My final review of the movie is that it was worth my time. It belabored a few points, presented the linguists in a light that was less than flattering to them as skilled academics, and tried to make a cheap drama out of an otherwise fascinating topic. Nonetheless, the crap editing and attempts to make it sexier did not spoil the interest of the people and languages.

In the movie talk afterwards, I got to hear Myaamia spoken, which was rather cool, and I got to listen to the panel try to toe the line between supporting the cause and acknowledging the flaws of the movie, which was especially funny, since all  threee panelists had worked with the linguists in the documentary.

I didn't hang around after the screening, mostly because I had consumed a fair amount of coffee before the film, a bottle of water during the film, and by the end of the somewhat protracted talk, and in the face of a long line, I decided I would be a happier man if I just hoofed it back to the library. I got there, saw some more of my classmates, stopped, chatted, then went looking for research materials before the library closed. New materials on hand, I left them in my trunk, and decided it should be a marvelous thing if I went to Starbucks. To Starbucks I went, I got a cappuccino, and it was good. Even in the snow, Downtown is a great little place to walk.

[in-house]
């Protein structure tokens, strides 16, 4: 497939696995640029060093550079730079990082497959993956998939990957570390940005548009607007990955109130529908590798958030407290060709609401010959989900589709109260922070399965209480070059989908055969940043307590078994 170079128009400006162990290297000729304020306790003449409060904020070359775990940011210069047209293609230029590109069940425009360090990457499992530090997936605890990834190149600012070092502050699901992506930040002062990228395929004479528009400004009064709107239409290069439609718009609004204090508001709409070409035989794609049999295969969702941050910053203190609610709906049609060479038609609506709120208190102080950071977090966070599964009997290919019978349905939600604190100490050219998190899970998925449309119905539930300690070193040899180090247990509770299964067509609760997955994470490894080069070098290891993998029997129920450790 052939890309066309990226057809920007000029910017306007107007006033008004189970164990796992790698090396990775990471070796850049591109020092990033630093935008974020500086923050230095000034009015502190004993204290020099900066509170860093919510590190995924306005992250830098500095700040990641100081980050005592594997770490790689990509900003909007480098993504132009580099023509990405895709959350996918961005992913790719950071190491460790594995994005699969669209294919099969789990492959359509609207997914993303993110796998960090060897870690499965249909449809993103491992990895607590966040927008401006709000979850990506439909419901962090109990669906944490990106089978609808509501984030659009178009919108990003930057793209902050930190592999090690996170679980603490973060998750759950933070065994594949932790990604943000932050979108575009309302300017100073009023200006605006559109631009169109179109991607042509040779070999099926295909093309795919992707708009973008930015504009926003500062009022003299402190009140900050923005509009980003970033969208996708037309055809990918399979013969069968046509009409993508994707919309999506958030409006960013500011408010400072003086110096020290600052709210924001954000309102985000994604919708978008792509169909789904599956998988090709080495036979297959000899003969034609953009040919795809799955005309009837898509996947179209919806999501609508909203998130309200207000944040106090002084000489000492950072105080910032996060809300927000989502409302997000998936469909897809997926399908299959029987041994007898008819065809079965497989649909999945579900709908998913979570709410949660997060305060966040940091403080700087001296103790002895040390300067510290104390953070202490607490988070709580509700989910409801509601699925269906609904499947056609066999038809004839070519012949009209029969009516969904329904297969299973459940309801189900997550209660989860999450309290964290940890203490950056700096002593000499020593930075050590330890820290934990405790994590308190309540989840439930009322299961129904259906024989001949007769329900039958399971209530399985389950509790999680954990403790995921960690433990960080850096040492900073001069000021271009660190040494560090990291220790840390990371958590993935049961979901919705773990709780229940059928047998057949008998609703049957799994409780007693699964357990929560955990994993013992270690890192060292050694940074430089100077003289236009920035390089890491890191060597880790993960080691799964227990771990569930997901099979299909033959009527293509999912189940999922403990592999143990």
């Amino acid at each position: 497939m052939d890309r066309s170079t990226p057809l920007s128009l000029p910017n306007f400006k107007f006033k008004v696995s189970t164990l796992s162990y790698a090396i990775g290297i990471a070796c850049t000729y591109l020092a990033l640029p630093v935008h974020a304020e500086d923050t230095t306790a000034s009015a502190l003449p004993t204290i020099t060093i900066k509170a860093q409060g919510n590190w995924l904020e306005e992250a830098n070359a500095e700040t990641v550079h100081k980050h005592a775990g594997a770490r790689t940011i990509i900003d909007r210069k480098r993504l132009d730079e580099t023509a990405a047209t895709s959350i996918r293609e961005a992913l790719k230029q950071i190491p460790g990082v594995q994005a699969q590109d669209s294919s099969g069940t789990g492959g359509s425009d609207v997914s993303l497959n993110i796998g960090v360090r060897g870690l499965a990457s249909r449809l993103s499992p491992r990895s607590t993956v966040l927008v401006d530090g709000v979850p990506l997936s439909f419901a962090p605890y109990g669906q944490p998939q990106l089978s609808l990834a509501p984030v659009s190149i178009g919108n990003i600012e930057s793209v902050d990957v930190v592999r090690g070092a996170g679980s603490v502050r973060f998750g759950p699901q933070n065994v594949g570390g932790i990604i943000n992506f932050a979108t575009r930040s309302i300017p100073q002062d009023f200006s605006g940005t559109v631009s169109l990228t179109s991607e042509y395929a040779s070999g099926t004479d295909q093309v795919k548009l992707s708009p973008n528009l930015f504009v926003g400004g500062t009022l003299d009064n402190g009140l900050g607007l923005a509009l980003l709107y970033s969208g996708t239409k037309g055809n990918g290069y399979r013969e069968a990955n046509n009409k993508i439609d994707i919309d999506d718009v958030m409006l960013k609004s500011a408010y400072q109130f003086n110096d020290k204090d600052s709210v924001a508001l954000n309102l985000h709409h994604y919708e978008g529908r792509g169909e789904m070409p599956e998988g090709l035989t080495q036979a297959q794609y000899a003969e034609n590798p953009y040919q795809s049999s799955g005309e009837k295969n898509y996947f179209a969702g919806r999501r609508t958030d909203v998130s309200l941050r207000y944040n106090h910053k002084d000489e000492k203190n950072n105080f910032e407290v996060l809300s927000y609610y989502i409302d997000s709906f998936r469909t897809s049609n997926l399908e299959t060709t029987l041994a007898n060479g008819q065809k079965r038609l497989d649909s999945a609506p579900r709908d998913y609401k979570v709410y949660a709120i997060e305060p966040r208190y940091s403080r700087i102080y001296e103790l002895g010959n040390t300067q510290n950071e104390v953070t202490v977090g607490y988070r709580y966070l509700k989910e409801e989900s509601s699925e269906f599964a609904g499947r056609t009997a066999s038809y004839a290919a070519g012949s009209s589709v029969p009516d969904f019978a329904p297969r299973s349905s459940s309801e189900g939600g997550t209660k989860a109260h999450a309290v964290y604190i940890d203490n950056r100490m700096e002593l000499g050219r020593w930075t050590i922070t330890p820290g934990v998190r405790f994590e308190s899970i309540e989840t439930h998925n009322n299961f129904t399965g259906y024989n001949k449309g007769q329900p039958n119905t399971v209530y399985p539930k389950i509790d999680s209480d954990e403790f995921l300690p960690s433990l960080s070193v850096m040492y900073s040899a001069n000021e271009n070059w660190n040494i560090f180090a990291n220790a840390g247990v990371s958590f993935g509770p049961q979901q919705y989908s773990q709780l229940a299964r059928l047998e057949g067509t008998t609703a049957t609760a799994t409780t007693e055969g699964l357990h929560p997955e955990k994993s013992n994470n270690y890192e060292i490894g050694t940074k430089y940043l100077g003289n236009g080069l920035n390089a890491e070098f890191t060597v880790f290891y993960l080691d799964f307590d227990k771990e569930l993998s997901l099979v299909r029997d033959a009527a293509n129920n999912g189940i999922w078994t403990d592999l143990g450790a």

After that, I really had to get back and do homework, but the afternoon of unexpected freedom was nice. And yes, it might seem like a somewhat boring afternoon, but I genuinely enjoyed it.

And that was my lazy Sunday afternoon.